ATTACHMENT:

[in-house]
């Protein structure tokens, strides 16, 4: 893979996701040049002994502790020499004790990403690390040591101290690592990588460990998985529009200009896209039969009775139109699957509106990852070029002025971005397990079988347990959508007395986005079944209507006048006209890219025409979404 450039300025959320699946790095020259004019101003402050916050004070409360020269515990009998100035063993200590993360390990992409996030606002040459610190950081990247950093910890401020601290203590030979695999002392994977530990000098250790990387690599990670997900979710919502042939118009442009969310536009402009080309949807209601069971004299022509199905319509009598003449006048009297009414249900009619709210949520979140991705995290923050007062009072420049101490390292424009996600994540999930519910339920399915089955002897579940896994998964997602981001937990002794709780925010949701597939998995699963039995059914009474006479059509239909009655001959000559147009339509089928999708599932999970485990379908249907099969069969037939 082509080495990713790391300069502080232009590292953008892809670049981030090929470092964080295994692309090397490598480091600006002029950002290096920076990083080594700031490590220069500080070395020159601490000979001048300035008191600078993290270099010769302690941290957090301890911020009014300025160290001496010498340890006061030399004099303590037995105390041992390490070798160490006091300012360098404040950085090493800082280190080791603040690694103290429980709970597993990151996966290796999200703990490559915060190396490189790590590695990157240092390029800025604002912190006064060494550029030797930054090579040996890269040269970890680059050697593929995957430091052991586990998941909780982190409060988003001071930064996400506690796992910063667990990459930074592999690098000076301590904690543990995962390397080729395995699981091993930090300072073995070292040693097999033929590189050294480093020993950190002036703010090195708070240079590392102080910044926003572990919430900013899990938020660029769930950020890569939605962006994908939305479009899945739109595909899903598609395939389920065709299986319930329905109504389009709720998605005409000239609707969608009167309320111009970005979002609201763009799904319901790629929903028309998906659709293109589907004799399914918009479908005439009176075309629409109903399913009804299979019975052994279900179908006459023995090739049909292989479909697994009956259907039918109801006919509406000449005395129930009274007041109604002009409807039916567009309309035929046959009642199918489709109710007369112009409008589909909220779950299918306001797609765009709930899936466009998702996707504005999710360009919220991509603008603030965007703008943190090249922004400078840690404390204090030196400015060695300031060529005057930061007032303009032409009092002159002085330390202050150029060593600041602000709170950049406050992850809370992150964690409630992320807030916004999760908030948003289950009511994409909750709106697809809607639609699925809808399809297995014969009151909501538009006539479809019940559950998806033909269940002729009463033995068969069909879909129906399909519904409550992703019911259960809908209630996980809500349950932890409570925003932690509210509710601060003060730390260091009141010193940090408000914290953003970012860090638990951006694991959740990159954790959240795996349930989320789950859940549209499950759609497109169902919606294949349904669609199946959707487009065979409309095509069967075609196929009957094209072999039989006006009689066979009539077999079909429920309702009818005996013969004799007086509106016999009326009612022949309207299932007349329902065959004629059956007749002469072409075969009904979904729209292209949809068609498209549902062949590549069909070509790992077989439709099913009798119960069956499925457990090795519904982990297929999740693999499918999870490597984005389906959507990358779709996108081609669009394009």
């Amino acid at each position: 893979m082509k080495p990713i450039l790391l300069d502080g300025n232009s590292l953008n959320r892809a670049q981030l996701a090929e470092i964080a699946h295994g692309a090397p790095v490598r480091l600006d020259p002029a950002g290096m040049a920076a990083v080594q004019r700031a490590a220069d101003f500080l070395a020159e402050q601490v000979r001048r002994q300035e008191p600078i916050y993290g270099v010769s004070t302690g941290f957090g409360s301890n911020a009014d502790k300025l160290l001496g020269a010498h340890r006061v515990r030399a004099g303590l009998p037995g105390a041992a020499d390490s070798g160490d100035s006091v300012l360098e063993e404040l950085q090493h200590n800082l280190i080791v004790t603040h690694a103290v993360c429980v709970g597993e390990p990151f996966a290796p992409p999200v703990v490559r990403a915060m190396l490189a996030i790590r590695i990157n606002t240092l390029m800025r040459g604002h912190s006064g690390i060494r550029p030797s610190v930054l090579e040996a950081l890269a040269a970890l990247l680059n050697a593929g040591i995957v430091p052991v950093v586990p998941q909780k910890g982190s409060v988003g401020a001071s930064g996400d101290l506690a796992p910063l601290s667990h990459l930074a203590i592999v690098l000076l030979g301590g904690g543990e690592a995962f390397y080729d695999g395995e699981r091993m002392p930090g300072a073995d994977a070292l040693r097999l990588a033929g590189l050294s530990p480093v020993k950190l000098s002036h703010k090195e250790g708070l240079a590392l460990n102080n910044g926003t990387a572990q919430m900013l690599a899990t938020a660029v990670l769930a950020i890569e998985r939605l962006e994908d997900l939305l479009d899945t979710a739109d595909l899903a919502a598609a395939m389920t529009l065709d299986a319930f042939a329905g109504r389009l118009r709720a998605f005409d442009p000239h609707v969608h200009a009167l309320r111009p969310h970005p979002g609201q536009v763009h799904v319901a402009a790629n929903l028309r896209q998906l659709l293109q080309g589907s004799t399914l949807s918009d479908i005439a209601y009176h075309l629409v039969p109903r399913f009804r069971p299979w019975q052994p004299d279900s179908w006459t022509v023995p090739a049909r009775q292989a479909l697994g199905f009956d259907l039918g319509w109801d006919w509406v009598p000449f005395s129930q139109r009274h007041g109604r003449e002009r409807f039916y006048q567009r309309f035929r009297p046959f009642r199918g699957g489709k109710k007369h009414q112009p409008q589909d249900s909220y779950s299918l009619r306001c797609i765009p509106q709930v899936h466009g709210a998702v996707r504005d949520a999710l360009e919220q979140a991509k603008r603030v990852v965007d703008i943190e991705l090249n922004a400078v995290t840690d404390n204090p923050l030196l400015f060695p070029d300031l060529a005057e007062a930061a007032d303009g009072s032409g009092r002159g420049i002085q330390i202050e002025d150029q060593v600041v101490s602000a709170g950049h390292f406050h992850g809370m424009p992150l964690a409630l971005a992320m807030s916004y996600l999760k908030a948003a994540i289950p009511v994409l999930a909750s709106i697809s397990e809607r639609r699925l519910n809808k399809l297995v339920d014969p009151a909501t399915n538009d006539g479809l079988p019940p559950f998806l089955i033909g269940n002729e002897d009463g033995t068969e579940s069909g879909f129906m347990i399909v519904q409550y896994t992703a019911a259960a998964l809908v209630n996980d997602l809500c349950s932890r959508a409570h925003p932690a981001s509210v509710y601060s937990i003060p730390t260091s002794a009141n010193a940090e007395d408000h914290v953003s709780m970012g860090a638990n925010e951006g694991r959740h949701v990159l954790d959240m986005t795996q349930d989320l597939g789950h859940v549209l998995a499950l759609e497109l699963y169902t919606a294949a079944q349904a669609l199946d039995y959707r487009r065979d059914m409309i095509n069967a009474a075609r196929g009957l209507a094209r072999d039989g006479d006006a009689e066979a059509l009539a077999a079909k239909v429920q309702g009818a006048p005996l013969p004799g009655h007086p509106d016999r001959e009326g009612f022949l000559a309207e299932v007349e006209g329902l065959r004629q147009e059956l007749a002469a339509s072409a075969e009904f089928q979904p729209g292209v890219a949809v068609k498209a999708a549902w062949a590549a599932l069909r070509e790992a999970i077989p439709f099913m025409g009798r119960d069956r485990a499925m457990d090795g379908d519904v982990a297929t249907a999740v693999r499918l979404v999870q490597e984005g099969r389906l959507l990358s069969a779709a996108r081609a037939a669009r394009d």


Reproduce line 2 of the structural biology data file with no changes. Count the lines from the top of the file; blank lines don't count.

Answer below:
């Protein structure tokens, strides 16, 4: 893979996701040049002994502790020499004790990403690390040591101290690592990588460990998985529009200009896209039969009775139109699957509106990852070029002025971005397990079988347990959508007395986005079944209507006048006209890219025409979404 450039300025959320699946790095020259004019101003402050916050004070409360020269515990009998100035063993200590993360390990992409996030606002040459610190950081990247950093910890401020601290203590030979695999002392994977530990000098250790990387690599990670997900979710919502042939118009442009969310536009402009080309949807209601069971004299022509199905319509009598003449006048009297009414249900009619709210949520979140991705995290923050007062009072420049101490390292424009996600994540999930519910339920399915089955002897579940896994998964997602981001937990002794709780925010949701597939998995699963039995059914009474006479059509239909009655001959000559147009339509089928999708599932999970485990379908249907099969069969037939 082509080495990713790391300069502080232009590292953008892809670049981030090929470092964080295994692309090397490598480091600006002029950002290096920076990083080594700031490590220069500080070395020159601490000979001048300035008191600078993290270099010769302690941290957090301890911020009014300025160290001496010498340890006061030399004099303590037995105390041992390490070798160490006091300012360098404040950085090493800082280190080791603040690694103290429980709970597993990151996966290796999200703990490559915060190396490189790590590695990157240092390029800025604002912190006064060494550029030797930054090579040996890269040269970890680059050697593929995957430091052991586990998941909780982190409060988003001071930064996400506690796992910063667990990459930074592999690098000076301590904690543990995962390397080729395995699981091993930090300072073995070292040693097999033929590189050294480093020993950190002036703010090195708070240079590392102080910044926003572990919430900013899990938020660029769930950020890569939605962006994908939305479009899945739109595909899903598609395939389920065709299986319930329905109504389009709720998605005409000239609707969608009167309320111009970005979002609201763009799904319901790629929903028309998906659709293109589907004799399914918009479908005439009176075309629409109903399913009804299979019975052994279900179908006459023995090739049909292989479909697994009956259907039918109801006919509406000449005395129930009274007041109604002009409807039916567009309309035929046959009642199918489709109710007369112009409008589909909220779950299918306001797609765009709930899936466009998702996707504005999710360009919220991509603008603030965007703008943190090249922004400078840690404390204090030196400015060695300031060529005057930061007032303009032409009092002159002085330390202050150029060593600041602000709170950049406050992850809370992150964690409630992320807030916004999760908030948003289950009511994409909750709106697809809607639609699925809808399809297995014969009151909501538009006539479809019940559950998806033909269940002729009463033995068969069909879909129906399909519904409550992703019911259960809908209630996980809500349950932890409570925003932690509210509710601060003060730390260091009141010193940090408000914290953003970012860090638990951006694991959740990159954790959240795996349930989320789950859940549209499950759609497109169902919606294949349904669609199946959707487009065979409309095509069967075609196929009957094209072999039989006006009689066979009539077999079909429920309702009818005996013969004799007086509106016999009326009612022949309207299932007349329902065959004629059956007749002469072409075969009904979904729209292209949809068609498209549902062949590549069909070509790992077989439709099913009798119960069956499925457990090795519904982990297929999740693999499918999870490597984005389906959507990358779709996108081609669009394009």